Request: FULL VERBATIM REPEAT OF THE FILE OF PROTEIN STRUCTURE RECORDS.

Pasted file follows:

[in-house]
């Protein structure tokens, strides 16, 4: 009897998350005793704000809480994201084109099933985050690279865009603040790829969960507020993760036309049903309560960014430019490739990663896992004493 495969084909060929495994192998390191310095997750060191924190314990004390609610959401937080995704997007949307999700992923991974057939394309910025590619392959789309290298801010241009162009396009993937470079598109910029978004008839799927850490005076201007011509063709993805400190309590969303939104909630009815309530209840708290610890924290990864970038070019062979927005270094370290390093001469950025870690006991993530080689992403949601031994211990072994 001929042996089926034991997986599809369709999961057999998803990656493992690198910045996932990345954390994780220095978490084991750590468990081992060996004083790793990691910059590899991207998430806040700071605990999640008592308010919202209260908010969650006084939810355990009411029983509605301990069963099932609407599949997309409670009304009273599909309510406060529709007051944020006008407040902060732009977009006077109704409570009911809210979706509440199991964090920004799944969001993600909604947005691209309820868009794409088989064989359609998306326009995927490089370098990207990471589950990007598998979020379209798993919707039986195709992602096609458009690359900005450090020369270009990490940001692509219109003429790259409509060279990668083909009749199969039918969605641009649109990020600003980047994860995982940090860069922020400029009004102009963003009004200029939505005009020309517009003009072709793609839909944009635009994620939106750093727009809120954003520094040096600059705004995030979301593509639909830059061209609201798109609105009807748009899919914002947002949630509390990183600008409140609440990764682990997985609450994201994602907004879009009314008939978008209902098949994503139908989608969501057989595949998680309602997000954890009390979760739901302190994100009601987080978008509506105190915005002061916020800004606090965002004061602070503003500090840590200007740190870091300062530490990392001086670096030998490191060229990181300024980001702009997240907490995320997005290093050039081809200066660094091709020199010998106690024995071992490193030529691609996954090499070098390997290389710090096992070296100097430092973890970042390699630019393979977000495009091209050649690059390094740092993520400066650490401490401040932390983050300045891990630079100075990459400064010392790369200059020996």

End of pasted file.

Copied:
[in-house]
């Protein structure tokens, strides 16, 4: 009897998350005793704000809480994201084109099933985050690279865009603040790829969960507020993760036309049903309560960014430019490739990663896992004493 495969084909060929495994192998390191310095997750060191924190314990004390609610959401937080995704997007949307999700992923991974057939394309910025590619392959789309290298801010241009162009396009993937470079598109910029978004008839799927850490005076201007011509063709993805400190309590969303939104909630009815309530209840708290610890924290990864970038070019062979927005270094370290390093001469950025870690006991993530080689992403949601031994211990072994 001929042996089926034991997986599809369709999961057999998803990656493992690198910045996932990345954390994780220095978490084991750590468990081992060996004083790793990691910059590899991207998430806040700071605990999640008592308010919202209260908010969650006084939810355990009411029983509605301990069963099932609407599949997309409670009304009273599909309510406060529709007051944020006008407040902060732009977009006077109704409570009911809210979706509440199991964090920004799944969001993600909604947005691209309820868009794409088989064989359609998306326009995927490089370098990207990471589950990007598998979020379209798993919707039986195709992602096609458009690359900005450090020369270009990490940001692509219109003429790259409509060279990668083909009749199969039918969605641009649109990020600003980047994860995982940090860069922020400029009004102009963003009004200029939505005009020309517009003009072709793609839909944009635009994620939106750093727009809120954003520094040096600059705004995030979301593509639909830059061209609201798109609105009807748009899919914002947002949630509390990183600008409140609440990764682990997985609450994201994602907004879009009314008939978008209902098949994503139908989608969501057989595949998680309602997000954890009390979760739901302190994100009601987080978008509506105190915005002061916020800004606090965002004061602070503003500090840590200007740190870091300062530490990392001086670096030998490191060229990181300024980001702009997240907490995320997005290093050039081809200066660094091709020199010998106690024995071992490193030529691609996954090499070098390997290389710090096992070296100097430092973890970042390699630019393979977000495009091209050649690059390094740092993520400066650490401490401040932390983050300045891990630079100075990459400064010392790369200059020996």